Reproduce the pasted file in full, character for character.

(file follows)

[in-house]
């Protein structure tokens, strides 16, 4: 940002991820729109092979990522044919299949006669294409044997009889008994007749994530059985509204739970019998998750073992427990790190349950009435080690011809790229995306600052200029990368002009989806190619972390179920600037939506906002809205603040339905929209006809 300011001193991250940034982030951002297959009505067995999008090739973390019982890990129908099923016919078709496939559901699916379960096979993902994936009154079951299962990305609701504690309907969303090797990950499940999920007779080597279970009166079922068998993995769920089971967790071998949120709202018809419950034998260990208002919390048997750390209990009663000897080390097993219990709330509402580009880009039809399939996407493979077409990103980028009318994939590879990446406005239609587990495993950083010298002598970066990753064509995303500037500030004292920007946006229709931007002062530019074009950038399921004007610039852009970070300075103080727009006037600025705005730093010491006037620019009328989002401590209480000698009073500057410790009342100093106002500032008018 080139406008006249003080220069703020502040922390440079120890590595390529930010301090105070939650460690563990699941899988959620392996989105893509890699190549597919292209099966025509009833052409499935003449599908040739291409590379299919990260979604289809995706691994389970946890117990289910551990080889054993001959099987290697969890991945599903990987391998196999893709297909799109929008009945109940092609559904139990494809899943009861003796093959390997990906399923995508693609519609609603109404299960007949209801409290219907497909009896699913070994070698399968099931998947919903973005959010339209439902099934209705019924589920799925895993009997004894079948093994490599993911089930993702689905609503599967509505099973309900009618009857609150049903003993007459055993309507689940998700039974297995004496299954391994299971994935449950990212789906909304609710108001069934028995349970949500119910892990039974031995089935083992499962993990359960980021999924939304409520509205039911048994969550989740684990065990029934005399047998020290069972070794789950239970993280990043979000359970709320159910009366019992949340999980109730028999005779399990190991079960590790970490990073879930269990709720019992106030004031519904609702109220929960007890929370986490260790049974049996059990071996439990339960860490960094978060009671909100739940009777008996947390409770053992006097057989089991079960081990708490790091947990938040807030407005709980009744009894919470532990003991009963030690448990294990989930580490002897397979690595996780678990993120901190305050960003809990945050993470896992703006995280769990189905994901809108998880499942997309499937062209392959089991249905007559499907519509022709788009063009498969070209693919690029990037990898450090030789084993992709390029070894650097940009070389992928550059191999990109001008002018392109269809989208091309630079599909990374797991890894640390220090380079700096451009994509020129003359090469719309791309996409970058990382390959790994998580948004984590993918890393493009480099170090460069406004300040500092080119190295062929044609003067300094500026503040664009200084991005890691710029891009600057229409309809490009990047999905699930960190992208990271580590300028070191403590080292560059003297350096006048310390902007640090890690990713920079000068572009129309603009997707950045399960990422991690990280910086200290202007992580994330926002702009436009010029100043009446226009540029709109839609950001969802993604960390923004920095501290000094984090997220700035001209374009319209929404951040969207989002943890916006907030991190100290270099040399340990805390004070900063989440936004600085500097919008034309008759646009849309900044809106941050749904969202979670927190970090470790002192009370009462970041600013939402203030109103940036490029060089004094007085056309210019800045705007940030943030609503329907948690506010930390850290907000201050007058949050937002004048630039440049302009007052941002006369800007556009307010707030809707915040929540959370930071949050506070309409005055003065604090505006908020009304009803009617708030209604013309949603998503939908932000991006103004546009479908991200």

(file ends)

[in-house]
């Protein structure tokens, strides 16, 4: 940002991820729109092979990522044919299949006669294409044997009889008994007749994530059985509204739970019998998750073992427990790190349950009435080690011809790229995306600052200029990368002009989806190619972390179920600037939506906002809205603040339905929209006809 300011001193991250940034982030951002297959009505067995999008090739973390019982890990129908099923016919078709496939559901699916379960096979993902994936009154079951299962990305609701504690309907969303090797990950499940999920007779080597279970009166079922068998993995769920089971967790071998949120709202018809419950034998260990208002919390048997750390209990009663000897080390097993219990709330509402580009880009039809399939996407493979077409990103980028009318994939590879990446406005239609587990495993950083010298002598970066990753064509995303500037500030004292920007946006229709931007002062530019074009950038399921004007610039852009970070300075103080727009006037600025705005730093010491006037620019009328989002401590209480000698009073500057410790009342100093106002500032008018 080139406008006249003080220069703020502040922390440079120890590595390529930010301090105070939650460690563990699941899988959620392996989105893509890699190549597919292209099966025509009833052409499935003449599908040739291409590379299919990260979604289809995706691994389970946890117990289910551990080889054993001959099987290697969890991945599903990987391998196999893709297909799109929008009945109940092609559904139990494809899943009861003796093959390997990906399923995508693609519609609603109404299960007949209801409290219907497909009896699913070994070698399968099931998947919903973005959010339209439902099934209705019924589920799925895993009997004894079948093994490599993911089930993702689905609503599967509505099973309900009618009857609150049903003993007459055993309507689940998700039974297995004496299954391994299971994935449950990212789906909304609710108001069934028995349970949500119910892990039974031995089935083992499962993990359960980021999924939304409520509205039911048994969550989740684990065990029934005399047998020290069972070794789950239970993280990043979000359970709320159910009366019992949340999980109730028999005779399990190991079960590790970490990073879930269990709720019992106030004031519904609702109220929960007890929370986490260790049974049996059990071996439990339960860490960094978060009671909100739940009777008996947390409770053992006097057989089991079960081990708490790091947990938040807030407005709980009744009894919470532990003991009963030690448990294990989930580490002897397979690595996780678990993120901190305050960003809990945050993470896992703006995280769990189905994901809108998880499942997309499937062209392959089991249905007559499907519509022709788009063009498969070209693919690029990037990898450090030789084993992709390029070894650097940009070389992928550059191999990109001008002018392109269809989208091309630079599909990374797991890894640390220090380079700096451009994509020129003359090469719309791309996409970058990382390959790994998580948004984590993918890393493009480099170090460069406004300040500092080119190295062929044609003067300094500026503040664009200084991005890691710029891009600057229409309809490009990047999905699930960190992208990271580590300028070191403590080292560059003297350096006048310390902007640090890690990713920079000068572009129309603009997707950045399960990422991690990280910086200290202007992580994330926002702009436009010029100043009446226009540029709109839609950001969802993604960390923004920095501290000094984090997220700035001209374009319209929404951040969207989002943890916006907030991190100290270099040399340990805390004070900063989440936004600085500097919008034309008759646009849309900044809106941050749904969202979670927190970090470790002192009370009462970041600013939402203030109103940036490029060089004094007085056309210019800045705007940030943030609503329907948690506010930390850290907000201050007058949050937002004048630039440049302009007052941002006369800007556009307010707030809707915040929540959370930071949050506070309409005055003065604090505006908020009304009803009617708030209604013309949603998503939908932000991006103004546009479908991200």